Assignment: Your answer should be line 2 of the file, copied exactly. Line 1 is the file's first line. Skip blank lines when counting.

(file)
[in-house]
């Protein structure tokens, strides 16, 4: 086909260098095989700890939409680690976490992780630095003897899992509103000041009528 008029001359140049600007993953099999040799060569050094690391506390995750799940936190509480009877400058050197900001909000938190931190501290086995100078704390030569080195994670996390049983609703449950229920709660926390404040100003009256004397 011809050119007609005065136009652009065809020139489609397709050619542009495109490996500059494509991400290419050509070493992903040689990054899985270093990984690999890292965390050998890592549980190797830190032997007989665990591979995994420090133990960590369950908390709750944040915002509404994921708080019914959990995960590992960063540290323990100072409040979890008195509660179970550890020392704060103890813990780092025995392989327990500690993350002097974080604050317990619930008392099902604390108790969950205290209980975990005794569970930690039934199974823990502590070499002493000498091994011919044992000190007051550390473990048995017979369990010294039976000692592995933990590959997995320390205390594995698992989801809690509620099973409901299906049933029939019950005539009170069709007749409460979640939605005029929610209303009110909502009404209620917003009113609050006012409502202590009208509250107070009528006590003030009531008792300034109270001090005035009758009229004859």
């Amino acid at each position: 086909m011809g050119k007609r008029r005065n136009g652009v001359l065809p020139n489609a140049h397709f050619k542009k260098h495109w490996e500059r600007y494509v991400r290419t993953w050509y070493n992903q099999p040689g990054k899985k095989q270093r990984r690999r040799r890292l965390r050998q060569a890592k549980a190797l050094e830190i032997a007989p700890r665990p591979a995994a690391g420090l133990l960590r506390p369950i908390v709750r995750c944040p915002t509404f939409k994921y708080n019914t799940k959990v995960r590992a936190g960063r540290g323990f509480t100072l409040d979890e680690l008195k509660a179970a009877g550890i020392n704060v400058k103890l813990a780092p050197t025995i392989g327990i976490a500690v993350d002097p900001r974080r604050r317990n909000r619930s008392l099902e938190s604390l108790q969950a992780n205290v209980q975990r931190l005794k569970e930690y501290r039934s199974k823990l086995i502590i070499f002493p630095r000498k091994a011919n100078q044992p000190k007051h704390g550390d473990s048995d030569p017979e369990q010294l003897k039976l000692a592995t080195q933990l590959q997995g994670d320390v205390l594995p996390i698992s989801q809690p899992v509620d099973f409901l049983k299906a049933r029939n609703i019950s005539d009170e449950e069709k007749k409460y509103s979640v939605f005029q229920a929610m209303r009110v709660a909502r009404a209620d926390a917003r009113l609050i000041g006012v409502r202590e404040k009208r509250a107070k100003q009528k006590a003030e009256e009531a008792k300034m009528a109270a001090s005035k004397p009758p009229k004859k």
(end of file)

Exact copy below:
């Protein structure tokens, strides 16, 4: 086909260098095989700890939409680690976490992780630095003897899992509103000041009528 008029001359140049600007993953099999040799060569050094690391506390995750799940936190509480009877400058050197900001909000938190931190501290086995100078704390030569080195994670996390049983609703449950229920709660926390404040100003009256004397 011809050119007609005065136009652009065809020139489609397709050619542009495109490996500059494509991400290419050509070493992903040689990054899985270093990984690999890292965390050998890592549980190797830190032997007989665990591979995994420090133990960590369950908390709750944040915002509404994921708080019914959990995960590992960063540290323990100072409040979890008195509660179970550890020392704060103890813990780092025995392989327990500690993350002097974080604050317990619930008392099902604390108790969950205290209980975990005794569970930690039934199974823990502590070499002493000498091994011919044992000190007051550390473990048995017979369990010294039976000692592995933990590959997995320390205390594995698992989801809690509620099973409901299906049933029939019950005539009170069709007749409460979640939605005029929610209303009110909502009404209620917003009113609050006012409502202590009208509250107070009528006590003030009531008792300034109270001090005035009758009229004859």